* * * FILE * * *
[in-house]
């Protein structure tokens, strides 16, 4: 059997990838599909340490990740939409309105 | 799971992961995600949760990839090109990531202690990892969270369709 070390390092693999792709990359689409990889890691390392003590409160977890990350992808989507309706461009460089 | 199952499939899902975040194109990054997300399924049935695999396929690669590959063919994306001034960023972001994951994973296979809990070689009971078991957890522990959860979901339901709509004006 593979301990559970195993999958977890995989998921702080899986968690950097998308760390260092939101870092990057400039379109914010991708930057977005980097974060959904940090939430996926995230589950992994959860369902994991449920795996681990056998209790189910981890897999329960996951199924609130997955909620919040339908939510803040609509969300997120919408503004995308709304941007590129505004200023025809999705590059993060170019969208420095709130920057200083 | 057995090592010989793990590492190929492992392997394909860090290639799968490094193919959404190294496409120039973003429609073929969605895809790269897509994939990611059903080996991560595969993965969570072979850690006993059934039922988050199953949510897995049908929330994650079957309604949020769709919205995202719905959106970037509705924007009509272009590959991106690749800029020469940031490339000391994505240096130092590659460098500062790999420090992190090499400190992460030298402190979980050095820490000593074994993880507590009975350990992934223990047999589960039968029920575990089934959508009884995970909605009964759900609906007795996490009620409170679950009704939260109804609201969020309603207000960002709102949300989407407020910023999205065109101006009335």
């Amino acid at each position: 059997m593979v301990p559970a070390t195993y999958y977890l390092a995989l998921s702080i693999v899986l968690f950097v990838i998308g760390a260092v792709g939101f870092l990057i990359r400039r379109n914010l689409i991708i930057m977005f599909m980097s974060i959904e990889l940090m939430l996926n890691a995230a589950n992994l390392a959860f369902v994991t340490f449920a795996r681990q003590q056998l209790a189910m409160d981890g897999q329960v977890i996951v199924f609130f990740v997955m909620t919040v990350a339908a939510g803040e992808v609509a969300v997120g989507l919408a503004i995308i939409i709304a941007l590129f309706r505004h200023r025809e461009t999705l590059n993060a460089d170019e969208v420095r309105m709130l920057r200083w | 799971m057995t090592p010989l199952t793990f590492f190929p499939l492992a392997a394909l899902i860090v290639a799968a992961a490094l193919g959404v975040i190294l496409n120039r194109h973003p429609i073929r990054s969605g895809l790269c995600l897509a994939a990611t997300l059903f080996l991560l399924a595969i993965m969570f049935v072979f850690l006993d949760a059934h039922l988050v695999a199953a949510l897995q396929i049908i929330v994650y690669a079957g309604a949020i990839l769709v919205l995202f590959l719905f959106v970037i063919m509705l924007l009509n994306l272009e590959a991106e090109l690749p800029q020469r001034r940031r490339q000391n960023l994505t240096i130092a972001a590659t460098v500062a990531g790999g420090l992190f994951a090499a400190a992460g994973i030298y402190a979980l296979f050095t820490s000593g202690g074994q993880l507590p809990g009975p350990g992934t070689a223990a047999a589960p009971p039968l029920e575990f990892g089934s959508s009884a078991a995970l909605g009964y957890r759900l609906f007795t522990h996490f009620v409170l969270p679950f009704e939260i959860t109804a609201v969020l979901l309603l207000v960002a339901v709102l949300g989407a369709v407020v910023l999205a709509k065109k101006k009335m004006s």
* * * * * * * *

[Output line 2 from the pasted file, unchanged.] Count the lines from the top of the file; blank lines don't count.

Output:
């Protein structure tokens, strides 16, 4: 059997990838599909340490990740939409309105 | 799971992961995600949760990839090109990531202690990892969270369709 070390390092693999792709990359689409990889890691390392003590409160977890990350992808989507309706461009460089 | 199952499939899902975040194109990054997300399924049935695999396929690669590959063919994306001034960023972001994951994973296979809990070689009971078991957890522990959860979901339901709509004006 593979301990559970195993999958977890995989998921702080899986968690950097998308760390260092939101870092990057400039379109914010991708930057977005980097974060959904940090939430996926995230589950992994959860369902994991449920795996681990056998209790189910981890897999329960996951199924609130997955909620919040339908939510803040609509969300997120919408503004995308709304941007590129505004200023025809999705590059993060170019969208420095709130920057200083 | 057995090592010989793990590492190929492992392997394909860090290639799968490094193919959404190294496409120039973003429609073929969605895809790269897509994939990611059903080996991560595969993965969570072979850690006993059934039922988050199953949510897995049908929330994650079957309604949020769709919205995202719905959106970037509705924007009509272009590959991106690749800029020469940031490339000391994505240096130092590659460098500062790999420090992190090499400190992460030298402190979980050095820490000593074994993880507590009975350990992934223990047999589960039968029920575990089934959508009884995970909605009964759900609906007795996490009620409170679950009704939260109804609201969020309603207000960002709102949300989407407020910023999205065109101006009335």